Over the course of the past year, there have been four FTSE 100 stocks that I could have bought that would have doubled my money. If I extend this to the top 10 companies, the lowest return was still an impressive 77%. In order to consider where I should be looking for the next year, I think it’s a good idea is to look at the common traits of the best performing FTSE 100 stocks in the recent past.
A key trait that’s immediately visible is that most of the best performing FTSE 100 stocks from the past year were actually some of the hardest hit during the stock market crash in 2020.
For example, these include Rolls-Royce and IAG, both of which were hit by the lockdown restrictions and lack of travel. It also includes commodity stocks like Glencore and Royal Dutch Shell. In one of the most extraordinary events I’ve seen in financial markets, oil briefly traded for a negative price.
However, the market quickly put these things in the past. For much of the past year the share price for the respective firms has risen in value. So looking forward, I think that these kind of FTSE 100 stocks that gained from a global recovery could extend the move higher.
One risk with these FTSE 100 stocks is that sometimes the time frame distorts longer-term performance. For example, the Rolls-Royce share price might be up 128% in a year to trade at 142p, but it’s still some way off levels seen earlier in 2020 of 220p+. So I need to be careful about jumping to conclusions when trying to make sense of the numbers.
Banking on gains
Another notable trait in the best performing FTSE 100 stocks is the presence of banks. NatWest, Lloyds, and Barclays all feature in offering very strong returns over the past year.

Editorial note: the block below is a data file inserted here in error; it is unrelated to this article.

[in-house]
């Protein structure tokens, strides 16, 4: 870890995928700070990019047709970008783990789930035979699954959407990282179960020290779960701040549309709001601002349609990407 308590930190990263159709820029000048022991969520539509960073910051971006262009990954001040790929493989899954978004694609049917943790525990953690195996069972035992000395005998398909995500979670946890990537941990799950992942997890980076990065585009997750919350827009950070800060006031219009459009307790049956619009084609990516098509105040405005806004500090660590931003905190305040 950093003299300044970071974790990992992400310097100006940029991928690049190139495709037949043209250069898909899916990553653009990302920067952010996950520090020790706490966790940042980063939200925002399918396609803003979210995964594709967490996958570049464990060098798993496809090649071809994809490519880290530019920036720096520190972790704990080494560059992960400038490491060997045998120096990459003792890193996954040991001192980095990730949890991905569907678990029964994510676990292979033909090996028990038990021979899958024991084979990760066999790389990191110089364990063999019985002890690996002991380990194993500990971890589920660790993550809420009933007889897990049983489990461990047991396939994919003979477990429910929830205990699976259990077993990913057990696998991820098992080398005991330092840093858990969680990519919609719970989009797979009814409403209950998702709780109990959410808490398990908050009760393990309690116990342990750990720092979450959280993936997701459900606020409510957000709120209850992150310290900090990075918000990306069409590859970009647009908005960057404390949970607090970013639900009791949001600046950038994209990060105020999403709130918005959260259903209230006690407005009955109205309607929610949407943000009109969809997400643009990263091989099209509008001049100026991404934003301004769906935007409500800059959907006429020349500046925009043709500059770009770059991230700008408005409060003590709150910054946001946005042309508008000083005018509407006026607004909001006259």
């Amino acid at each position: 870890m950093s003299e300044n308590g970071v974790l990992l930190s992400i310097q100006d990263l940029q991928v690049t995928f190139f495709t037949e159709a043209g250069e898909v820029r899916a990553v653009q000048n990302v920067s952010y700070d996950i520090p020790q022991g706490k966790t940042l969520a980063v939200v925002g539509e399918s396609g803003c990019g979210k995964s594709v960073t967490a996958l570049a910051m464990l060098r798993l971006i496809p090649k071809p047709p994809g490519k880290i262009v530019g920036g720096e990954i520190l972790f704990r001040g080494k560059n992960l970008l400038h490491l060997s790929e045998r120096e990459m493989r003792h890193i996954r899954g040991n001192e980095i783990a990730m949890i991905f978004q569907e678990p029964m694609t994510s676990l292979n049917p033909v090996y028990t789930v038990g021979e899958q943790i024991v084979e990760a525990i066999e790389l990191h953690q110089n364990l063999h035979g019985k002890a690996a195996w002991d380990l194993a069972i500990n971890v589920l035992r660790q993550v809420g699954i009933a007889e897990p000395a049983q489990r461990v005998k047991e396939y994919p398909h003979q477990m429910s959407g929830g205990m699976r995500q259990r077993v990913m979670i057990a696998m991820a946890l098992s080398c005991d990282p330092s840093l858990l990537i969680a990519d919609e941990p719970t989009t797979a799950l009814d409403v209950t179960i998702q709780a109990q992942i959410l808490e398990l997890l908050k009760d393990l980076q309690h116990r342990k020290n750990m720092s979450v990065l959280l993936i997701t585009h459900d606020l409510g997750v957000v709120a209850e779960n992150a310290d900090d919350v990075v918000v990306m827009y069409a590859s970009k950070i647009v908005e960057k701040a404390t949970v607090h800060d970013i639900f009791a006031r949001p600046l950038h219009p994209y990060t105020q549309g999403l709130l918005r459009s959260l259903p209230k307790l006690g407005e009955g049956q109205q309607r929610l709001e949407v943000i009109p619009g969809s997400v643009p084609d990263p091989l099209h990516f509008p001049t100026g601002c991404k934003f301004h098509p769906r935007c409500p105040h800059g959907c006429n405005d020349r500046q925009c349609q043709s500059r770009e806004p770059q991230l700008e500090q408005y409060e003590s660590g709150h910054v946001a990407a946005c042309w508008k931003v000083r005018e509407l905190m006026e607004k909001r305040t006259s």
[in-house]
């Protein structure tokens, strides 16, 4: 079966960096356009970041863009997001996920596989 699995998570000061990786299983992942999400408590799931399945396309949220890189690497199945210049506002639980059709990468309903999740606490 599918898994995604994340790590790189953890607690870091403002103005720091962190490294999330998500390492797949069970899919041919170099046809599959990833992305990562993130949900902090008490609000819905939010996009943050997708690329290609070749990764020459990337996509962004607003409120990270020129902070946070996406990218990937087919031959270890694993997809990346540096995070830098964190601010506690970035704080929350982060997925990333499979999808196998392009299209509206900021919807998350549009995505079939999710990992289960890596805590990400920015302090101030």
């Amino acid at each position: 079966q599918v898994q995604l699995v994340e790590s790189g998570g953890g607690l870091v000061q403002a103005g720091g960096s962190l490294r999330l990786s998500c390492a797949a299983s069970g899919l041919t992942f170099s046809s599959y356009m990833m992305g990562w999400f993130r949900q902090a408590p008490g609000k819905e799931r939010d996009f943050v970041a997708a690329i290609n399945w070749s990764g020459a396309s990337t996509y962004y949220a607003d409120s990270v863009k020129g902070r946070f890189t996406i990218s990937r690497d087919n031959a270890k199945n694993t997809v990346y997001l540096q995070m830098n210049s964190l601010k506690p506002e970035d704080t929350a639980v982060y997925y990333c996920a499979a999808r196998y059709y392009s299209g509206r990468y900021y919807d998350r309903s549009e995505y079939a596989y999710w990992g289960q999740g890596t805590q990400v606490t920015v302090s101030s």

Part of this is due to the pandemic bounce mentioned above. Banks were beat up hard during the stock market crash, with investors fearing large loan defaults from clients. This didn’t prove to be the case, with many banks reducing forecasted impairment charges.
Another point that has supported banks over the summer is higher inflation. This typically isn’t good for many FTSE 100 stocks. But banks benefit as the Bank of England is likely to raise interest rates soon to counterbalance the higher inflation. This should allow the banks to make a larger margin in the difference between the rates at which they lend out versus interest paid on deposits.
Therefore, I think banking stocks can carry on performing well, although I struggle to see such high gains replicated as seen over the last 12 months.
Themes from the best FTSE 100 stocks
If I don’t feel comfortable in buying the best performing FTSE 100 stocks due to the large gains already seen, I can take the core themes and look to more undervalued stocks.
I’d be looking for companies that could benefit from higher inflation and interest rates. I’d also be looking for sectors that should benefit from a normalisation after Covid-19. From this, I can hopefully buy the best FTSE 100 stocks now, to hold for the next year and beyond.
The post 2 common traits in the best FTSE 100 stocks over the past year appeared first on The Motley Fool UK.
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Jonathansmith1 has no position in any share mentioned. The Motley Fool UK has recommended Barclays and Lloyds Banking Group. Views expressed on the companies mentioned in this article are those of the writer and therefore may differ from the official recommendations we make in our subscription services such as Share Advisor, Hidden Winners and Pro. Here at The Motley Fool we believe that considering a diverse range of insights makes us better investors.